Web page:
Loyal pet or dangerous pest?

Legislature considers legalizing ferrets in California

Debby G. and Justin Thomas said ferrets make great pets.

Debby G. and Justin Thomas said ferrets make great pets.

Photo By Larry Dalton

Amid squeaky toys and flying fur, Rob herds Loki back into the living room, turning to his afternoon guests with an air of pinkie-sworn trust. “Yes, we’re all criminals here,” he says, unable to hold back a mischievous grin.

The room bursts into laughter, followed by a brief, nervous silence. Everyone here has a secret to keep, because Loki is a ferret, an illegal pet in California.

Gerri’s ownership of Taz makes her a criminal, too, something that makes her and other ferret owners nervous. Taz’s last visit to the neighbors could have cost Gerri up to $1,500 in fines or even 6 months in jail under the current California law prohibiting ferret possession.

However, Senate Bill 1093, currently under evaluation by the Senate Fiscal Committee, would offer amnesty to the 100,000-500,000 ferrets in California as of May 1, thereby reversing their renegade status.

Ferrets now rank as the third most popular interactive pet in America, given their legality in all states but Hawaii and California. According to Debby G., president of the secretive Capitol City Ferret Club, passage of this bill would lift the cloud of paranoia over Sacramento ferret owners.

“There are many owners in Sacramento that are afraid to even talk about ferrets,” said Debby. “It’s like living in the camp of the enemy because [the California Department of] Fish & Game (DFG) is very prevalent and visible up here.”

But Ron Jurek, a wildlife biologist for DFG, said the prohibition of ferrets stands to protect what’s left of native ground-nesting birds and small mammals from further decimation by invasive exotic species.

After catastrophes such as the exotic red fox, which continues to devastate populations of native birds like the least terns up and down the coastline, DFG holds firmly to its restrictions on alien species.

Interestingly, the department conducted the “Nationwide Ferret Survey of State Wildlife Agencies” in 1996/97. The study showed that of the 48 continental states where ferrets are legal, “no state reported suspected breeding by ferrets in the wild now.” Yet the ferret is still included on the “Wild Animal List,” which identifies species prohibited in California by the Fish & Game Commission.

Rob, who trains wild cats such as cheetahs and Bengal tigers, says the “wild look” that he catches in a big cat’s eyes when it’s stalking prey is something he has never observed in a ferrets’ features throughout his many years as a ferret caretaker.

The Smithsonian Institute recognizes the ferret as a domesticated animal and Merriam Webster’s Collegiate Dictionary definition of a ferret is “a domesticated usually albino animal that is descended from the European pole cat.”

According to Debby G., the temperament and the physical traits of the domesticated ferret are strikingly different from those of its ancestor, the black-footed ferret, including differences in the legs and shorter arms which make them less able to survive in a wild environment.

In February 2000, in compliance with a court mandate, the Fish & Game Commission re-evaluated its definition of a ferret as a “wild animal.” The conclusion of the hearing declared that any animal posing a threat or potential threat to the environment could be placed on their most-wanted list—wild or not.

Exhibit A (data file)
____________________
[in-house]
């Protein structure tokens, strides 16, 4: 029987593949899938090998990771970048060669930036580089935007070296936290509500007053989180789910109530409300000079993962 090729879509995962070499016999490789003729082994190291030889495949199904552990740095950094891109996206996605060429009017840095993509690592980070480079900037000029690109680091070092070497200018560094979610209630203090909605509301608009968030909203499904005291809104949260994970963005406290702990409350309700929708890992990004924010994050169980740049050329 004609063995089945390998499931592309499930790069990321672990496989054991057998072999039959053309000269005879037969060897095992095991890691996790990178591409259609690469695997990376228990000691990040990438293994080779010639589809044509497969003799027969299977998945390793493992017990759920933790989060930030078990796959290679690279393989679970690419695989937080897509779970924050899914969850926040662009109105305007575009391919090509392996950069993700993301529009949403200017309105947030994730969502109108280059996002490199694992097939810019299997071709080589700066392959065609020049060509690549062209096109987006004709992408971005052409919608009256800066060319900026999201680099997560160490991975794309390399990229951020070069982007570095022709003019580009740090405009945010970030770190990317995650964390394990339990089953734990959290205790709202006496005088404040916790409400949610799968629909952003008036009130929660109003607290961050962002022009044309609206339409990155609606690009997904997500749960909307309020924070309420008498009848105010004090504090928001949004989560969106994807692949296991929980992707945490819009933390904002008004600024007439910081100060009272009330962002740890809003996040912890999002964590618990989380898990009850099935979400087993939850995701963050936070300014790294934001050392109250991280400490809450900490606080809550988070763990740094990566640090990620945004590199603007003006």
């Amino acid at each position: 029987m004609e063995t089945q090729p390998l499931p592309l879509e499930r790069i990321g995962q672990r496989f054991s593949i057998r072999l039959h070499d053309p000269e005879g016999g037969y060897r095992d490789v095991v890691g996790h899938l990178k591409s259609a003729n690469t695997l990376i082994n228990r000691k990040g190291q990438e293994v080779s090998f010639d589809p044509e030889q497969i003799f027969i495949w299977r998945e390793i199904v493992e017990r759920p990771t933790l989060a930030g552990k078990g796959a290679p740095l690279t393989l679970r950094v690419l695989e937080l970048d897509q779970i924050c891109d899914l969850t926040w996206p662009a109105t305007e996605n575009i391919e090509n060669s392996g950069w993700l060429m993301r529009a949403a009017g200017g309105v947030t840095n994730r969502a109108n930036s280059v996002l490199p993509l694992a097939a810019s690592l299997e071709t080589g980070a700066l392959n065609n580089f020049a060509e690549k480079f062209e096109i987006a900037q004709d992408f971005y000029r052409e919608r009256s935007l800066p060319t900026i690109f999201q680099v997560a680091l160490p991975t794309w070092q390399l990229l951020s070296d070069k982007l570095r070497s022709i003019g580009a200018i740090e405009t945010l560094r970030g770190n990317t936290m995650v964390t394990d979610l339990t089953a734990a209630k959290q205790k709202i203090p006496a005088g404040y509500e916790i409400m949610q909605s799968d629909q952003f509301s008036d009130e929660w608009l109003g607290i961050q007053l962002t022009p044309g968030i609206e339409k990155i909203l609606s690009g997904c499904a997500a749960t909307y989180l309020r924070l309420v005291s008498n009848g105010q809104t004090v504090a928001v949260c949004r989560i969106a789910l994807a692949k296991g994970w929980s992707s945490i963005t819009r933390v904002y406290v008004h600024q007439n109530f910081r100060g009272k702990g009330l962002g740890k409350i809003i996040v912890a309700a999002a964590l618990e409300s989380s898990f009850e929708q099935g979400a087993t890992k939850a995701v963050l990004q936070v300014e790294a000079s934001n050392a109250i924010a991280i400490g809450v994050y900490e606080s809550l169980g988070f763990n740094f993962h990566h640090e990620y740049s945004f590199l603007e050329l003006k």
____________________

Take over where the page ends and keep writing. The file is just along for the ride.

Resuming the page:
According to Dr. Jyl Rubin, an exotic animal veterinarian working with ferrets for six years, when ferrets escape, most die of dehydration or starvation if not found within a few days: “These are animals that live on kibbles and sleep on hammocks. They are extremely dependent on humans.”

Rubin said that in her experience as a veterinarian, ferret owners have proved to be among the most dedicated and passionately committed caretakers. Because ferrets are very disease-prone, Rubin said ferrets are some of the most demanding pets in terms of care, attention and expense.

Carol, a recently retired senior citizen, compared the challenge of owning ferrets to “having children again.” Seven years ago, she had developed a severe allergy to cats and dogs and grieved giving up a lifelong love of pets.

But one night, a nephew asked her to ferret-sit, and she found her arms didn’t swell up, nor did she need a mask to temper her asthma. Soon thereafter, her newly adopted ferrets had become the celebrities of her senior village.

Debby G. also attests to the fact that, unlike cats and dogs, ferrets often can visit patients who are highly sensitive to infection. Unlike cats, ferrets don’t impose the risk of cat scratch fever that can prove lethal if contracted by somebody with a weakened immune system.

However, while ferrets make ideal hospital companions, they themselves are extremely prone to cancer of the adrenal gland, spleen and ulcers, according to Rubin. Debby G. claims that one out of three ferrets will develop some form of the above medical problems.

Rubin says that current political taboos surrounding ferrets might be weakening their already slim chances of staying healthy. Because ferrets are illegal, many owners rarely expose their ferrets to sunshine. This chronic deprivation of the Vitamin D nutrient could be linked to a high incidence of adrenal disorders in ferrets.

From Debby G.'s experience, not only does ferret secrecy jeopardize the animal’s health, it takes a significant toll on an owners’ mental well-being.

“Ferret owners are not a bunch of thugs, drug addicts or thieves," said Debby, "we are law-abiding citizens in every other way except for our pets."